It has now been just over a year since the Register of Overseas Entities (ROE) was launched on 1 August 2022 pursuant to the provisions of the Economic Crime (Transparency and Enforcement) Act 2022 (ECTEA). The ROE was established with the aim of combatting global economic crime by increasing transparency in the ownership of overseas entities (OEs) that hold UK property.
As we discussed in our previous client briefing (see here), ECTEA requires OEs that own a “qualifying estate” (either a freehold interest or a leasehold interest granted for a term of more than seven years) in England and Wales to be registered on the ROE with Companies House and disclose details of the OE’s beneficial owners or managing officers (with some limited exceptions).
A failure to register not only results in restrictions on an OE’s ability to transact with its UK property (including acquiring, disposing, leasing or charging), but it is also a criminal offence punishable by fines and / or the imprisonment of the OE’s officers.
Once registered on the ROE, Companies House will issue the OE with an overseas entity ID number (OEID), which must then be supplied to the Land Registry when the OE seeks to register any applicable transactions with its UK property.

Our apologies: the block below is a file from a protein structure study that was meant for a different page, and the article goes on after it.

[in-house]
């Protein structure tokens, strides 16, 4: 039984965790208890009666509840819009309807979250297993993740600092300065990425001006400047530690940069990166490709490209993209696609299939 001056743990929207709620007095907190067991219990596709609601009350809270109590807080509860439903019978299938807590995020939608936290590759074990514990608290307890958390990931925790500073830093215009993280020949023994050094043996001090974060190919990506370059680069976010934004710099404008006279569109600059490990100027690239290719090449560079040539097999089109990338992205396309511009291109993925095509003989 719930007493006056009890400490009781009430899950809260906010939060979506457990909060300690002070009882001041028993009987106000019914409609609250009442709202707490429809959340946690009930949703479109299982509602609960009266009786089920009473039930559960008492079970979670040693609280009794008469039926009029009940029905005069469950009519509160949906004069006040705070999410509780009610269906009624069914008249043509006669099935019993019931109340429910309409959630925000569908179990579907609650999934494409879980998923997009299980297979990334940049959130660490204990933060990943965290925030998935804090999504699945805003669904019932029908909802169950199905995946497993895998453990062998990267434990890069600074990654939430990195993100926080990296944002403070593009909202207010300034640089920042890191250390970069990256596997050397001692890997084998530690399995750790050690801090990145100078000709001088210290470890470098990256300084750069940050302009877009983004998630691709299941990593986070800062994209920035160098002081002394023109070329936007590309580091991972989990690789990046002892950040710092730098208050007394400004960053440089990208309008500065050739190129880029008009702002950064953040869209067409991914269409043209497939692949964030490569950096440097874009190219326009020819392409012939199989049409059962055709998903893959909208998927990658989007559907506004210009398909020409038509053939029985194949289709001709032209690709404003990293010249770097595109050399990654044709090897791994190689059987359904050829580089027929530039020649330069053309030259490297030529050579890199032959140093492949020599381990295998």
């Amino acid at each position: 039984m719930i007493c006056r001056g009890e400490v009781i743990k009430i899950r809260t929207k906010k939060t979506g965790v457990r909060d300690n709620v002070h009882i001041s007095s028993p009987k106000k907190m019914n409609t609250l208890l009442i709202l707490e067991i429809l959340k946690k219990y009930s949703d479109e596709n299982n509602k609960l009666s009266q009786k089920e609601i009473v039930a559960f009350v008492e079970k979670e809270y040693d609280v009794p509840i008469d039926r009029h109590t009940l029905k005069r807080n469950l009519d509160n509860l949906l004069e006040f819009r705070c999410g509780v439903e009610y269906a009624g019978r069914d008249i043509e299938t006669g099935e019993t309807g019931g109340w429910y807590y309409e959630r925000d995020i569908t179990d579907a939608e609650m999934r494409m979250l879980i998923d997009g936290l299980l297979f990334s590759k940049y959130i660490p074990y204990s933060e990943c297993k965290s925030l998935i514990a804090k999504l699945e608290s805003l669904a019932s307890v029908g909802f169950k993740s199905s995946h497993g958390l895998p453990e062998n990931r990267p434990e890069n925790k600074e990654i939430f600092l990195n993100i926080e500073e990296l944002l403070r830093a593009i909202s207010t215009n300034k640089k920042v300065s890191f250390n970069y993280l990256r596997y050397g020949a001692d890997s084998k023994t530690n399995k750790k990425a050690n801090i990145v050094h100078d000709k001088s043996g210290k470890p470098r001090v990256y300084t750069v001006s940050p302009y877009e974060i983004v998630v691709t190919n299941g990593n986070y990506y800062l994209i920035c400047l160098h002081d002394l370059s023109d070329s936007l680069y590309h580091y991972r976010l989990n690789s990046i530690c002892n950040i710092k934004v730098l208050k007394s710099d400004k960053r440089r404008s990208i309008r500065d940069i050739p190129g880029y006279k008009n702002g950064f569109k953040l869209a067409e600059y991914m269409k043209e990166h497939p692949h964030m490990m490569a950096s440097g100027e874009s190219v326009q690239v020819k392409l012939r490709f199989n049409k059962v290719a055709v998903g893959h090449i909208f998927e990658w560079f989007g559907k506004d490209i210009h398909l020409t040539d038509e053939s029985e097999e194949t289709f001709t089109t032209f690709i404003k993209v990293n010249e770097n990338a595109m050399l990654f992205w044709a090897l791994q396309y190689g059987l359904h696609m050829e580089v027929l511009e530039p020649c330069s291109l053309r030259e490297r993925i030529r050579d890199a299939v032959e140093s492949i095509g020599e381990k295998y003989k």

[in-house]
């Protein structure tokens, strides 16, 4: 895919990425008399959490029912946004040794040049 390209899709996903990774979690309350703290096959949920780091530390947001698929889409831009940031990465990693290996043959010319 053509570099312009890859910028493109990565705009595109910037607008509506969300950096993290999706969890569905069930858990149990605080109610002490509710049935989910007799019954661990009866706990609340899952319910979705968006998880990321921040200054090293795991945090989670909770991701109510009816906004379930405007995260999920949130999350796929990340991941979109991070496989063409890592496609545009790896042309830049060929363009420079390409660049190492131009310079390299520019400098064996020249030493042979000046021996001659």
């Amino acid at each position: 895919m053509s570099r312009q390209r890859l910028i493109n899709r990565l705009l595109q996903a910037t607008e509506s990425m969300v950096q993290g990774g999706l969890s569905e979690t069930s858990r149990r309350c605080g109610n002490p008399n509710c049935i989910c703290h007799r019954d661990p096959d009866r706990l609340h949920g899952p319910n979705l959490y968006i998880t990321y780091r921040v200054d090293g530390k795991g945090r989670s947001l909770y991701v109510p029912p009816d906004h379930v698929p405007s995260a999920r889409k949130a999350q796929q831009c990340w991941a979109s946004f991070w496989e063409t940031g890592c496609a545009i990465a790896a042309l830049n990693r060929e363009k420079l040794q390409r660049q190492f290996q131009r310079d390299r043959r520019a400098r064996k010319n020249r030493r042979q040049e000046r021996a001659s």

Most of the information on the ROE is publicly available using the search functions on the Companies House website. At the time of writing, there are just over 29,000 OEs listed on the ROE, and the latest blog from Companies House states that the information on the ROE has been searched more than 500,000 times. The Government has indicated that this high number of searches demonstrates that the ROE is helping to increase transparency in respect of ownership of UK property.
Annual updating duty
Unfortunately, an OE’s duties and obligations under ECTEA do not end with registration on the ROE. Each registered OE is also subject to an annual updating duty and must file an update statement with Companies House confirming the information it originally filed is still correct and up to date, even if there has not been any change.